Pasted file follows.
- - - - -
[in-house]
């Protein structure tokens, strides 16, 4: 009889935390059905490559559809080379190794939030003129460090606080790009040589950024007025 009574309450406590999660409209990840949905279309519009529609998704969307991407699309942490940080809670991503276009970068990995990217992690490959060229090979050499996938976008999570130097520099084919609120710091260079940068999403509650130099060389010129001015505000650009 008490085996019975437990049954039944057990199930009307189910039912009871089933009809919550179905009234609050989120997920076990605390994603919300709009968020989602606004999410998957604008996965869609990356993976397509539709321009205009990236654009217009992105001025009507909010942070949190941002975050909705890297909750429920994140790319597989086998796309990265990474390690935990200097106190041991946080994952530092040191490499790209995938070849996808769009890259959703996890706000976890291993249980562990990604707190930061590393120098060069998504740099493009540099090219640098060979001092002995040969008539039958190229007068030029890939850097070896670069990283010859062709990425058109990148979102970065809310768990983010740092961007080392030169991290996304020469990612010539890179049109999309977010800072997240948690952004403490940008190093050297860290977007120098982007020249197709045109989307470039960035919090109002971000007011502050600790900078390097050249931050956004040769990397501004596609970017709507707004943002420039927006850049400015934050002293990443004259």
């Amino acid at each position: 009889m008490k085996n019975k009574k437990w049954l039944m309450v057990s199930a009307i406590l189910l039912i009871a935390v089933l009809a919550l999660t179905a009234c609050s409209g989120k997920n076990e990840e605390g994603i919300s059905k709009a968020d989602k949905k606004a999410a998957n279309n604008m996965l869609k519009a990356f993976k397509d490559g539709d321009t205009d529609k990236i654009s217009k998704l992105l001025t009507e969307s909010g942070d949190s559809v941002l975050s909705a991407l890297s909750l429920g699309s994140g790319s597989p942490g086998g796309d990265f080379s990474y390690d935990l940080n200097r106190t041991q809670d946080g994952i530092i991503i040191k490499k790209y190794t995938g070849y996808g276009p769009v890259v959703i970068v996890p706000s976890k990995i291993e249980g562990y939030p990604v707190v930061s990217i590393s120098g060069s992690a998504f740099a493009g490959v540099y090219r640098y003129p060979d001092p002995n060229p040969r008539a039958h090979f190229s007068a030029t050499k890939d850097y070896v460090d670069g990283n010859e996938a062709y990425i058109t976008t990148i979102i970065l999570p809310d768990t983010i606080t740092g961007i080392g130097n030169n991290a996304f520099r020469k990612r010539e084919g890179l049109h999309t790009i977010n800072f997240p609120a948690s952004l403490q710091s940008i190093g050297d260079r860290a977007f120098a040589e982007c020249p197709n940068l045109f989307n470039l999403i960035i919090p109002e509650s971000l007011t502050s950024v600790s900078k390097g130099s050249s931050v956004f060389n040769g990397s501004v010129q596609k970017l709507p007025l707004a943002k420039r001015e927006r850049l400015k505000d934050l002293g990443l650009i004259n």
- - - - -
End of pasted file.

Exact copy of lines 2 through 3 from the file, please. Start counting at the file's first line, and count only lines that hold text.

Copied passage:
């Protein structure tokens, strides 16, 4: 009889935390059905490559559809080379190794939030003129460090606080790009040589950024007025 009574309450406590999660409209990840949905279309519009529609998704969307991407699309942490940080809670991503276009970068990995990217992690490959060229090979050499996938976008999570130097520099084919609120710091260079940068999403509650130099060389010129001015505000650009 008490085996019975437990049954039944057990199930009307189910039912009871089933009809919550179905009234609050989120997920076990605390994603919300709009968020989602606004999410998957604008996965869609990356993976397509539709321009205009990236654009217009992105001025009507909010942070949190941002975050909705890297909750429920994140790319597989086998796309990265990474390690935990200097106190041991946080994952530092040191490499790209995938070849996808769009890259959703996890706000976890291993249980562990990604707190930061590393120098060069998504740099493009540099090219640098060979001092002995040969008539039958190229007068030029890939850097070896670069990283010859062709990425058109990148979102970065809310768990983010740092961007080392030169991290996304020469990612010539890179049109999309977010800072997240948690952004403490940008190093050297860290977007120098982007020249197709045109989307470039960035919090109002971000007011502050600790900078390097050249931050956004040769990397501004596609970017709507707004943002420039927006850049400015934050002293990443004259």
């Amino acid at each position: 009889m008490k085996n019975k009574k437990w049954l039944m309450v057990s199930a009307i406590l189910l039912i009871a935390v089933l009809a919550l999660t179905a009234c609050s409209g989120k997920n076990e990840e605390g994603i919300s059905k709009a968020d989602k949905k606004a999410a998957n279309n604008m996965l869609k519009a990356f993976k397509d490559g539709d321009t205009d529609k990236i654009s217009k998704l992105l001025t009507e969307s909010g942070d949190s559809v941002l975050s909705a991407l890297s909750l429920g699309s994140g790319s597989p942490g086998g796309d990265f080379s990474y390690d935990l940080n200097r106190t041991q809670d946080g994952i530092i991503i040191k490499k790209y190794t995938g070849y996808g276009p769009v890259v959703i970068v996890p706000s976890k990995i291993e249980g562990y939030p990604v707190v930061s990217i590393s120098g060069s992690a998504f740099a493009g490959v540099y090219r640098y003129p060979d001092p002995n060229p040969r008539a039958h090979f190229s007068a030029t050499k890939d850097y070896v460090d670069g990283n010859e996938a062709y990425i058109t976008t990148i979102i970065l999570p809310d768990t983010i606080t740092g961007i080392g130097n030169n991290a996304f520099r020469k990612r010539e084919g890179l049109h999309t790009i977010n800072f997240p609120a948690s952004l403490q710091s940008i190093g050297d260079r860290a977007f120098a040589e982007c020249p197709n940068l045109f989307n470039l999403i960035i919090p109002e509650s971000l007011t502050s950024v600790s900078k390097g130099s050249s931050v956004f060389n040769g990397s501004v010129q596609k970017l709507p007025l707004a943002k420039r001015e927006r850049l400015k505000d934050l002293g990443l650009i004259n």